With spring drills officially over, I think we all understand that we’re all in for a long haul, six weeks in total, between the end of minicamp and the start of training camp. You know the drill. There’s little new information coming out during this period, so it serves as the perfect time both to look back, and to look ahead.
We’re going to be focusing mostly on the latter as we prepare—ever so patiently, of course—for training camp. The Pittsburgh Steelers right now have a fairly young roster with inexperienced players that they are hoping to take on a bigger role. The problem is that in many cases, they are still waiting on those players to show them something, and that is the focus of that series.
Show me something, Daniel McCullers.
When the Steelers drafted nose tackle Daniel McCullers in the sixth round of the 2014 NFL Draft, they weren’t really sure what they were getting other than, in their own words, “an obstruction”. That is as apt a way as any to describe a raw 6’7”, 350-pounder, after all.
But McCullers has a golden opportunity waiting in front of him after Steve McLendon, the Steelers’ starting nose tackle the past three seasons, left in free agency, leaving him as the next man up on the depth chart. While they drafted Javon Hargrave in the third round, it’s far from clear that he will be an immediate contributor, particularly as a traditional run-stopping, lane-clogging plugger.
That is where the third-year lineman’s value figures to be at its highest. He is not the most agile or athletic player along that the Steelers have, but when properly motivated, he is certainly the hardest to move.
From all reports that I have seen, he seems to be taking this offseason seriously as far as his conditioning and his understanding of the nuances of the position go, and also with an understanding that he may not have always given forth his best effort.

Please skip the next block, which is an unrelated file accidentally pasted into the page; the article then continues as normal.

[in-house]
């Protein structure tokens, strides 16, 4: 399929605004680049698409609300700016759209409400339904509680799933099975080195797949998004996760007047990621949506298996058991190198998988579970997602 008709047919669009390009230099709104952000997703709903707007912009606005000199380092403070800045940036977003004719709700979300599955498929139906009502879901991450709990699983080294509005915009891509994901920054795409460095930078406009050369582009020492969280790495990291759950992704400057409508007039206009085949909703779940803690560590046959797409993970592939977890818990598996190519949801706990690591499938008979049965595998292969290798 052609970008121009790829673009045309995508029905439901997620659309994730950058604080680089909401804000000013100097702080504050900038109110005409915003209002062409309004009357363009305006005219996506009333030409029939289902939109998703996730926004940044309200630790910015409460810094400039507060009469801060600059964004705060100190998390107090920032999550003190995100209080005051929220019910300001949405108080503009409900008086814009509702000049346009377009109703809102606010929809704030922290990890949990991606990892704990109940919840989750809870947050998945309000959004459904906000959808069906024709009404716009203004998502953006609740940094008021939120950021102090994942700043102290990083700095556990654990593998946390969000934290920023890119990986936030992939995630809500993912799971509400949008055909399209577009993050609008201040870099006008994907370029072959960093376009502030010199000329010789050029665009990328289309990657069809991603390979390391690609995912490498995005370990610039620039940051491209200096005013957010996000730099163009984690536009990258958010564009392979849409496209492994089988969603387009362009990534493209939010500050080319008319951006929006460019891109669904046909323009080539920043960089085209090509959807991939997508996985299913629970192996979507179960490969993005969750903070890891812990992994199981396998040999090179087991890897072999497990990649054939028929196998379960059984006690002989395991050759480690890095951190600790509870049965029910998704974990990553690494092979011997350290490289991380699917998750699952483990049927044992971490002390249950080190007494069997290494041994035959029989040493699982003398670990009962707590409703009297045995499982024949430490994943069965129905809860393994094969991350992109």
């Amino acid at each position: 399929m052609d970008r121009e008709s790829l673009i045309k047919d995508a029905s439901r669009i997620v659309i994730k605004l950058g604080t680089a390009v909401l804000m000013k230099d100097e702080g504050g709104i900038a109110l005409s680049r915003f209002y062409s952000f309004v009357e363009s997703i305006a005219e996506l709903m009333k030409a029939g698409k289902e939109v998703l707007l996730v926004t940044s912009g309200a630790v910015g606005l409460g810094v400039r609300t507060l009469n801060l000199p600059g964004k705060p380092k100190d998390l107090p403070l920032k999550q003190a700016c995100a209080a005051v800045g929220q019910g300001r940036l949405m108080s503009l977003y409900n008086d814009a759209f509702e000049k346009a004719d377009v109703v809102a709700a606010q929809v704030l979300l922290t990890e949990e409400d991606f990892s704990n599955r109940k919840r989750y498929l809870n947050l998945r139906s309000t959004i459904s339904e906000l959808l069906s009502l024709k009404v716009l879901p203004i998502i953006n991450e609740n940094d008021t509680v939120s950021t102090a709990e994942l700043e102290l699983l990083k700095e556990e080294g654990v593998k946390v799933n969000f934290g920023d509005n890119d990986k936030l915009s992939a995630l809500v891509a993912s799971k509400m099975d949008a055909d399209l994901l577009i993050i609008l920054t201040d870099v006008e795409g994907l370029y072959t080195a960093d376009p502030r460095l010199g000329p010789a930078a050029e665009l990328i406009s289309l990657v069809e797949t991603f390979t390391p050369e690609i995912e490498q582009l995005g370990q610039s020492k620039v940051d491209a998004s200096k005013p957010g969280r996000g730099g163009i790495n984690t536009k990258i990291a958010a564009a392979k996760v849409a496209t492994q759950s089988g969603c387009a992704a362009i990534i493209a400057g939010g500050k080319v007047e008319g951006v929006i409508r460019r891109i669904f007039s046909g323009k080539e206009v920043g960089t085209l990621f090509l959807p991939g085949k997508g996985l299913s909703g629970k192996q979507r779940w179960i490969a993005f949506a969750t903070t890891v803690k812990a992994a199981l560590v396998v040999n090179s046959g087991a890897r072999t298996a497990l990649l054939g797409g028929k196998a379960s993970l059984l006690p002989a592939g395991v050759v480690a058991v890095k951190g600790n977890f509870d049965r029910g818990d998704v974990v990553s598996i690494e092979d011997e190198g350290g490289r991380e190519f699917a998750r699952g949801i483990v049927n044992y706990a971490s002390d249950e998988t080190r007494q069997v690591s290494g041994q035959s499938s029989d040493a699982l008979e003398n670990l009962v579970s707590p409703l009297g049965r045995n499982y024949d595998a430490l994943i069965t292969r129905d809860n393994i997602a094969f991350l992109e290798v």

As it currently stands, however, there is literally nothing standing in his way from serving as the team’s primary nose tackle, even if they might only infrequently line up in their 3-4 alignment based on trends that came roaring to the surface last season.
What he needs to show is a number of particular skills and traits that will instill confidence that he can be trusted to take up the middle of the field. He has to show that he can consistently play with low pad level, while getting off the ball quickly. He needs to show that he can consistently use his length to keep blockers out of his frame.
McCullers in particular needs to show that he can functionally move laterally, which was precisely the issue that the Steelers had with Alameda Ta’amu. Particularly playing in a division against so many teams that like to use outside zone runs, he needs to clean up his footwork and stay upright and flowing to the ball.
If he can do all of that, then after that he can start worrying about how he can contribute to the Steelers’ sub-packages. We have seen him before, of course, simply bulldoze a center into the backfield with pure strength before.